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The cobra effect

The cobra effect illustrated with the intention to reduce the cobra population and a bounty for dead cobras leading to cobra farming and cobras escaping. A nice example of unintended consequences.

The story goes something like this. Back in colonial India the top Brit in charge decided there were too many cobras around Delhi. To reduce the population they put in place a cash reward, or bounty, for anyone who brought in a dead cobra. The intention was clear. Legend has it that people did bring in the cobras reliably because some enterprising souls had started breeding cobras for the very purpose of getting the bounty. When the authorities realised this they scrapped the scheme, the cobra farms closed and the bred cobras were released into the wild significantly increasing the cobra population by a few orders of magnitude. Hence, the cobra effect: when a well-intentioned measure can have the opposite effect to that desired.

It’s not clear how true this story is, but the cobra effect has been demonstrated many times. The Freakonomics podcast on the cobra effect discusses some excellent examples (with references), including:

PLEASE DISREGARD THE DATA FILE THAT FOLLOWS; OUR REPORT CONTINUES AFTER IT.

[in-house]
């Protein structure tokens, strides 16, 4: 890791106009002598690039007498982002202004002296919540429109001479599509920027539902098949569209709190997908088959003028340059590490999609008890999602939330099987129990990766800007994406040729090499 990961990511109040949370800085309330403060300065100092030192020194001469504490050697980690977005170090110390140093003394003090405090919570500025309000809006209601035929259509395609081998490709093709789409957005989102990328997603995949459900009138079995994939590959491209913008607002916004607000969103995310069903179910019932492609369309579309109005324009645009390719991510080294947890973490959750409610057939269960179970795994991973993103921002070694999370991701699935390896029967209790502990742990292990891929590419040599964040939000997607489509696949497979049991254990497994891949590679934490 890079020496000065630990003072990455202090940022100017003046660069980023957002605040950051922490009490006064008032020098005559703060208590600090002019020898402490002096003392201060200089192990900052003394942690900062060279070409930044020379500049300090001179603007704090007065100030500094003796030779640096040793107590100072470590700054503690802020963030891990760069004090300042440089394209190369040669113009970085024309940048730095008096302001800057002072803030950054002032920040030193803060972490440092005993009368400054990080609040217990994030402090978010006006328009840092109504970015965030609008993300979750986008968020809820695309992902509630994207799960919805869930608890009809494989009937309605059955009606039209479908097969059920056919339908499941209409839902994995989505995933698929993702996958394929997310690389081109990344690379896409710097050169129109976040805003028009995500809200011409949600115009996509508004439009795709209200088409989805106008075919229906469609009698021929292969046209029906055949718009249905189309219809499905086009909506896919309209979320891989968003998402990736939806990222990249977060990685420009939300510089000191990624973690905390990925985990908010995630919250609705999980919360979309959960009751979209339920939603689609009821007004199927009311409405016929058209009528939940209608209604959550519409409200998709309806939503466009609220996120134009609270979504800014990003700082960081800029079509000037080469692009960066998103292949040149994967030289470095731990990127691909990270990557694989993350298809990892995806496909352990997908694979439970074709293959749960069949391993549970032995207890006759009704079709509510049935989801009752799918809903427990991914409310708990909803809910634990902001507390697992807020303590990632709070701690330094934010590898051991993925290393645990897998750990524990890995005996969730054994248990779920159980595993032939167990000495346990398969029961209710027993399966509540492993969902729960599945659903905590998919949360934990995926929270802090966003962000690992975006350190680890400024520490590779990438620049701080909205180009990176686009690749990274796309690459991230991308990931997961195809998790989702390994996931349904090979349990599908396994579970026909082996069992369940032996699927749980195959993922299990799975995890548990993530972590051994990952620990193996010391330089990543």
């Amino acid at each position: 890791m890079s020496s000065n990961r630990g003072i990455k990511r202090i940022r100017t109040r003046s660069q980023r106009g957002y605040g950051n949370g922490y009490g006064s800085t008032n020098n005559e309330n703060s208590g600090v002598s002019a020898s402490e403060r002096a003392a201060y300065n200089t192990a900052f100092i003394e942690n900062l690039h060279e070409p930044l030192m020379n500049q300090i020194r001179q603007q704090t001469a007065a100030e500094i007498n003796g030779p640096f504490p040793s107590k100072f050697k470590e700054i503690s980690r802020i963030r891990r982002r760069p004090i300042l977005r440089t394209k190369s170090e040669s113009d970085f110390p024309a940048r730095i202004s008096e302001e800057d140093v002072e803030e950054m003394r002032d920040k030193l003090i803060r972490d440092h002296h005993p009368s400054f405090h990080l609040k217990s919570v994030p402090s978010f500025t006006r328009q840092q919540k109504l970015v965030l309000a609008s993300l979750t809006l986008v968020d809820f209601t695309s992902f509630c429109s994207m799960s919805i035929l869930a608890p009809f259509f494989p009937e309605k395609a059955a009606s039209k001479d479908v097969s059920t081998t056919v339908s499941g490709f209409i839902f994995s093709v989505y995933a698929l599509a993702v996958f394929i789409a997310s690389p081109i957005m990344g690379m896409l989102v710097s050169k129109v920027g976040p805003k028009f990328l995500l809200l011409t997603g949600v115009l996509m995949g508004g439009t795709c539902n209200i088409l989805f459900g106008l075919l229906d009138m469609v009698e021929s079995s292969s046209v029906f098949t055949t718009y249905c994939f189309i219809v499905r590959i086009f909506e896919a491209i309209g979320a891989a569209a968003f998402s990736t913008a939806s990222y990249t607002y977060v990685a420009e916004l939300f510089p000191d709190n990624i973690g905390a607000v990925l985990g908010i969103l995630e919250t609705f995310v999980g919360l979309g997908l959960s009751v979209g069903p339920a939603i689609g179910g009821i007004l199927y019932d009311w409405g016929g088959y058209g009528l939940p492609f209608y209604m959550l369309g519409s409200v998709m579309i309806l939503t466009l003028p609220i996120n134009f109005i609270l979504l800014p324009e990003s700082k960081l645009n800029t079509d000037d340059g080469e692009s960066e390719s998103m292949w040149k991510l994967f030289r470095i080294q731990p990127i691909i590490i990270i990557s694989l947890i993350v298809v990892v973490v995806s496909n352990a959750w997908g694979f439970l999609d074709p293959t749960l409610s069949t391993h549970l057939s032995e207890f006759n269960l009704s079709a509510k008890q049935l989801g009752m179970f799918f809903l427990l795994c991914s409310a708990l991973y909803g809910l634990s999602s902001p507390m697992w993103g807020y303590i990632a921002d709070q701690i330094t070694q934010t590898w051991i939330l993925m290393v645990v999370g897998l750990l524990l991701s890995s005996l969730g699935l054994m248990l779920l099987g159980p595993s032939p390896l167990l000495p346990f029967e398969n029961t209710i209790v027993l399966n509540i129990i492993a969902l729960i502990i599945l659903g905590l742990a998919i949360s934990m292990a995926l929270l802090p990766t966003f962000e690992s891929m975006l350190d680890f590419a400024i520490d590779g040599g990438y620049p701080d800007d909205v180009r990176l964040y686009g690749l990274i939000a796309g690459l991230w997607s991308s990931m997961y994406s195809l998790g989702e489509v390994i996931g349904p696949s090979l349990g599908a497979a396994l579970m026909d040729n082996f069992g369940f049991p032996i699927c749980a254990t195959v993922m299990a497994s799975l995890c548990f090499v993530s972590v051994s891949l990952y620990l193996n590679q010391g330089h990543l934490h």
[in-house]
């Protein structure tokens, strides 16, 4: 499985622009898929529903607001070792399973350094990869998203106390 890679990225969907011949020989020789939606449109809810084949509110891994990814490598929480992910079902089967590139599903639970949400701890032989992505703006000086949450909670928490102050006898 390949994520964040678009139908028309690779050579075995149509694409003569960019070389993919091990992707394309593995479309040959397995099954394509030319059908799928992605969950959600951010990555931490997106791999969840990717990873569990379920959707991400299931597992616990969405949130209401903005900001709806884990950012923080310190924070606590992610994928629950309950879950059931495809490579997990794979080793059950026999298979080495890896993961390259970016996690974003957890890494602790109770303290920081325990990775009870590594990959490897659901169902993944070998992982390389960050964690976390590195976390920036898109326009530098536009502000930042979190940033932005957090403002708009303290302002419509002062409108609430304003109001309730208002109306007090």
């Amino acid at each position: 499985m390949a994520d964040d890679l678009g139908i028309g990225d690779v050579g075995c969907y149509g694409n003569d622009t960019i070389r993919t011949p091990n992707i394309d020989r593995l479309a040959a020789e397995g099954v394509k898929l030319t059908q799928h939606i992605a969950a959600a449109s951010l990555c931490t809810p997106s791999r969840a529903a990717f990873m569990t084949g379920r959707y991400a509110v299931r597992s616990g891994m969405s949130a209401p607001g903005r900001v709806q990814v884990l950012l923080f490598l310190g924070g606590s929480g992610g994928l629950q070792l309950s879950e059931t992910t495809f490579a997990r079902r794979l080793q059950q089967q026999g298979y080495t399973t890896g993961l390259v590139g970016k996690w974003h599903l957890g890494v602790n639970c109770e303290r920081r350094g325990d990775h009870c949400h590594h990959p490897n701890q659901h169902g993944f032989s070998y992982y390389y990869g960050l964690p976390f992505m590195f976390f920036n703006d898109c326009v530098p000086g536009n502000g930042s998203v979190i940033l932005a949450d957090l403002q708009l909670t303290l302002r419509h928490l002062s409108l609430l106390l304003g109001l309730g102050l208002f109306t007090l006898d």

• A bounty on rats in French colonial Hanoi — where the bounty was earned by bringing in a rat tail — which went the same way as the cobra story
  • Removing wild pigs at Fort Benning, Georgia, at $40 a pigs tail that didn’t make a dent. It could be the hunters would bait the pigs with all sorts of tempting scraps. Many pigs learned to avoid the hunters and instead bred like crazy while well-fed on scraps.
  • The capital of Colombia, Bogotá, tried to reduce traffic congestion by restricting each car from driving one day during the week. The result: people started buying more than 1 car and did more driving on weekends.
  • Publication of proposed areas of habitat to be protected for endangered species meant land developers responded by building in those areas before the land was protected.

People are smart. Incentives work, in the sense that you tend to get what you incentivise. So be careful what you are incentivising.

Also see: Goodhart’s Law and What gets measured gets better.


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